In today’s business world, ‘innovation’ has become a buzzword — every new company, service or product proclaims itself to be innovative, while, many a time, offering nothing new or different from existing competitors.
The term innovation means ‘the creation of a viable new offering’ — hence, by definition, an innovation should not only be something new, but should also make economic sense for the manufacturer.
In their book, Ten Types of Innovation, Larry Keeley, Helen Walters, Ryan Pikkel and Brian Quinn describe the various forms of innovation and suggest truly innovative products combine 5 or more of these forms. They have classified the 10 types of innovations into three broad groups.
‘Innovation in offer’ refers to a change in core product features. This could be in terms of:
* Product performance — A new and better way of performing a particular task/function. For instance, the iPhone, one of the most innovative products of recent times, completely changed consumer-device interface, thus ushering in the touch revolution.
* Product system — Developing high quality, complementary products or services that are based on modularity and integration. For example, IKEA revolutionised the furniture industry by coming up with flat-pack designs that reduced storage, inventory and assembly costs, the benefit of which was then passed on to consumers.
* Service — Innovative companies set new standards of customer service. Emirates airline and Singapore Airlines pride themselves on providing a memorable and consistent level of service, which leads to a high degree of customer loyalty.
Innovation in configuration — This refers to a change in processes involved in delivering the offer to customers. This could be in terms of:
* Structure — Relates to how a business manages all its assets, including capital, machinery and people, to deliver a higher degree of efficiency. For example, Southwest Airlines used to operate only one type of aircraft (Boeing 737s) to achieve standardised service, low costs and quick turnaround.
* Process — Looking at the ‘core processes’ within a business and making them more efficient. A very good example of this is Toyota’s ‘Just in Time’ manufacturing process, which made every step of the manufacturing process more efficient.
* Network — This refers to how a business collaborates with external partners to create more value collectively. For example, The Body Shop sources raw ingredients for its products directly from communities of artisan farmers — this has cut out the need for middlemen, delivering better value to the farmers and relatively lower cost to the retailer.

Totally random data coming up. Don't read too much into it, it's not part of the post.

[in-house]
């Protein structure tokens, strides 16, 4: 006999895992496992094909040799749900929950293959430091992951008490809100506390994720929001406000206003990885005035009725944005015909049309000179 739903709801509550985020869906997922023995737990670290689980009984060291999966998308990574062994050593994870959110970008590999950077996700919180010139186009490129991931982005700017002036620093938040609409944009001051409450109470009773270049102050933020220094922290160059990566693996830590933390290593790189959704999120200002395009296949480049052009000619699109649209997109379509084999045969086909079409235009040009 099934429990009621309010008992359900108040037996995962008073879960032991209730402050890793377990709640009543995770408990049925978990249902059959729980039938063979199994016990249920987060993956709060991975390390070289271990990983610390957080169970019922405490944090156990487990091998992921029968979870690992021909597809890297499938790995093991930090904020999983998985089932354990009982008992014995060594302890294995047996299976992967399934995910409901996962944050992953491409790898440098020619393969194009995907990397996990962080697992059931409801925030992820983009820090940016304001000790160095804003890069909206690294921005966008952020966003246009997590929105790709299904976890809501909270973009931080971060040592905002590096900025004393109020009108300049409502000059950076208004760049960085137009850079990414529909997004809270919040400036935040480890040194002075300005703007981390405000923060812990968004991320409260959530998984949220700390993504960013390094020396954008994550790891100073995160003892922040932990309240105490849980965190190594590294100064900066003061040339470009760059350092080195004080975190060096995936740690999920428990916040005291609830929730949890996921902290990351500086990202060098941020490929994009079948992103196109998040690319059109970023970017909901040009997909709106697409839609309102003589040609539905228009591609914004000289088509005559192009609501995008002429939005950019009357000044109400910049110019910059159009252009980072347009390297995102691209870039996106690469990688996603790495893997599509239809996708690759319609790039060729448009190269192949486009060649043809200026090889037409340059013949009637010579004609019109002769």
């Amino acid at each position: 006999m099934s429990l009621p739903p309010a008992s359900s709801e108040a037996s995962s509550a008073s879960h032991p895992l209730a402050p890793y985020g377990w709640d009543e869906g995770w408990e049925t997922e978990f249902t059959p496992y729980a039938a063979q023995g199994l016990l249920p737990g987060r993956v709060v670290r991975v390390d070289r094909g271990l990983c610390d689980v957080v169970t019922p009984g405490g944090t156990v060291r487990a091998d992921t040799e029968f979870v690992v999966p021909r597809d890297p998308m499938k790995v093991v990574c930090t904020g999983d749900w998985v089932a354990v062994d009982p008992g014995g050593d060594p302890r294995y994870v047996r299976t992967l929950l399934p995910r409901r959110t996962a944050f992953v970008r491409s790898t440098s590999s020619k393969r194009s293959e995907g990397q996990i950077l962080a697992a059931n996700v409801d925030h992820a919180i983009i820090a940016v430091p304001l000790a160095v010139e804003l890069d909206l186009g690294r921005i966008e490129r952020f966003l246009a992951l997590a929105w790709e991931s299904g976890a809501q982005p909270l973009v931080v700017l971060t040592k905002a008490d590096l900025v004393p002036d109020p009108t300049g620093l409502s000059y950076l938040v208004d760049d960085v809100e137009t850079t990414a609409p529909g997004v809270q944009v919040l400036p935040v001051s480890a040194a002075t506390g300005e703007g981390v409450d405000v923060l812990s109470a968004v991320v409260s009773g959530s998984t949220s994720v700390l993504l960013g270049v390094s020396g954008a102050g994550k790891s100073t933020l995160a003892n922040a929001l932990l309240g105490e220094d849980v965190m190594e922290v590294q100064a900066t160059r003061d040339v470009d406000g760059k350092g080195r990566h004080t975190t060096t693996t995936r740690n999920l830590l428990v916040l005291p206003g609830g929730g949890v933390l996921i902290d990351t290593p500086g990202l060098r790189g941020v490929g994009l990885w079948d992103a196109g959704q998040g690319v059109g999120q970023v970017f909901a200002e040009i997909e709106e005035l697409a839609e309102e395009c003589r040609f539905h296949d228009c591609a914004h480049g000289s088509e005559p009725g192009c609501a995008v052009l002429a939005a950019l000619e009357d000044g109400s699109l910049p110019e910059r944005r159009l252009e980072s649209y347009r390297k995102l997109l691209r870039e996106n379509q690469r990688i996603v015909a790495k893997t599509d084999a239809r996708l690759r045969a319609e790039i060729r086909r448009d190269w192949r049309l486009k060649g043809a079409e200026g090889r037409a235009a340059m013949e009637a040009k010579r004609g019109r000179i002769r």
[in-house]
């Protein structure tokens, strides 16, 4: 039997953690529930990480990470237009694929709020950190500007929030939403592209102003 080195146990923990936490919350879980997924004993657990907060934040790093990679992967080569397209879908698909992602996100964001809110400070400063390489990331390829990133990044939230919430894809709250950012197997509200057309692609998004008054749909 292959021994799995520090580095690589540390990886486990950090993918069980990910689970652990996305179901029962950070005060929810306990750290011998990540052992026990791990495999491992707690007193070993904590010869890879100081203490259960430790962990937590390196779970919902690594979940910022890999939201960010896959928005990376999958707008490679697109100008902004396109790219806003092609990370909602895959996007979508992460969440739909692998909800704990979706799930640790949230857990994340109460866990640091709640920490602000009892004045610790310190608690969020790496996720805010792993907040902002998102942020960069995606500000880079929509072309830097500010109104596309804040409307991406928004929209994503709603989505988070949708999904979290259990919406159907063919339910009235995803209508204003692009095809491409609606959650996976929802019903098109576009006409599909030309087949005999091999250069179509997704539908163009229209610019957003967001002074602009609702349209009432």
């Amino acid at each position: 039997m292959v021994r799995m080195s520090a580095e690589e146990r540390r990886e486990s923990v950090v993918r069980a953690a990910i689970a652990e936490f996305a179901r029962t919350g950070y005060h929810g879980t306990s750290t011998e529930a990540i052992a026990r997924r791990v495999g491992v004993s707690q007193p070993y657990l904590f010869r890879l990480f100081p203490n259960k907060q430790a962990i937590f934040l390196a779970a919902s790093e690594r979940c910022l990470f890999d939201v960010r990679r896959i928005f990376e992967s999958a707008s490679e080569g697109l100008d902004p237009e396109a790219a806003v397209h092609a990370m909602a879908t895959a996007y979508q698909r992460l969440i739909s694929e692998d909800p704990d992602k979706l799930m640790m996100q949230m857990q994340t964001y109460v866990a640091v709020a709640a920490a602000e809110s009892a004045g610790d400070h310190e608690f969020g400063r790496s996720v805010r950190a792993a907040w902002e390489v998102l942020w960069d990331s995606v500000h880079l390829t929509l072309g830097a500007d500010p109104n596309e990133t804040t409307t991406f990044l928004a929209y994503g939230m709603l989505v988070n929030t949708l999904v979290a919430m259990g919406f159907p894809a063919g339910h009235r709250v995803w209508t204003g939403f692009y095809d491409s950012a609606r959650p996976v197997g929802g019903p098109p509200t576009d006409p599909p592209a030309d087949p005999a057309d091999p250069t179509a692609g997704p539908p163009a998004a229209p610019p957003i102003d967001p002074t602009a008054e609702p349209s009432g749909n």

* Business Model — Innovative ones break from industry standards in terms of offer, pricing and collection procedures. Airbnb has dramatically revolutionised the hospitality industry by allowing homeowners to use spare bed space for tourists — this has benefited both the homeowners as well as travellers, while also being a viable business model for Airbnb.
Innovation in Experience — This pertains to the experience that the consumer has during their interaction with the product or service. This could be in terms of:
* Channel — Innovative products disrupt the normally accepted delivery practices. For example, the Kindle reader allowed consumers to directly download a newly purchased book onto their machine, rather than waiting for it to be delivered via mail.
* Customer engagement — How a company engages with its customers can make a huge difference. For example, Apple launches its products at its World Wide Developers Conference, which makes the developers feel special as well as enables the company to get valuable feedback.
Similarly, Ford in the UAE has been running a promotion giving some customers a chance to test drive their new models for an entire week.
* Brand — Innovative brands are able to build a sense of community among their customers, which creates and aura of exclusivity. Royal Enfield, the Indian motorcycle brand, has reinvented itself by launching a new product range and creating groups of diehard fans, and in the process, has grown into a cult brand.
While innovation is important for any business, it needs to go beyond just product improvement, as that can easily be copied by competitors. For innovation to really work, it needs to incorporate multiple facets that work in tandem to create a truly differentiated product or service.
— The writer is CEO of AMRB, a research consultancy.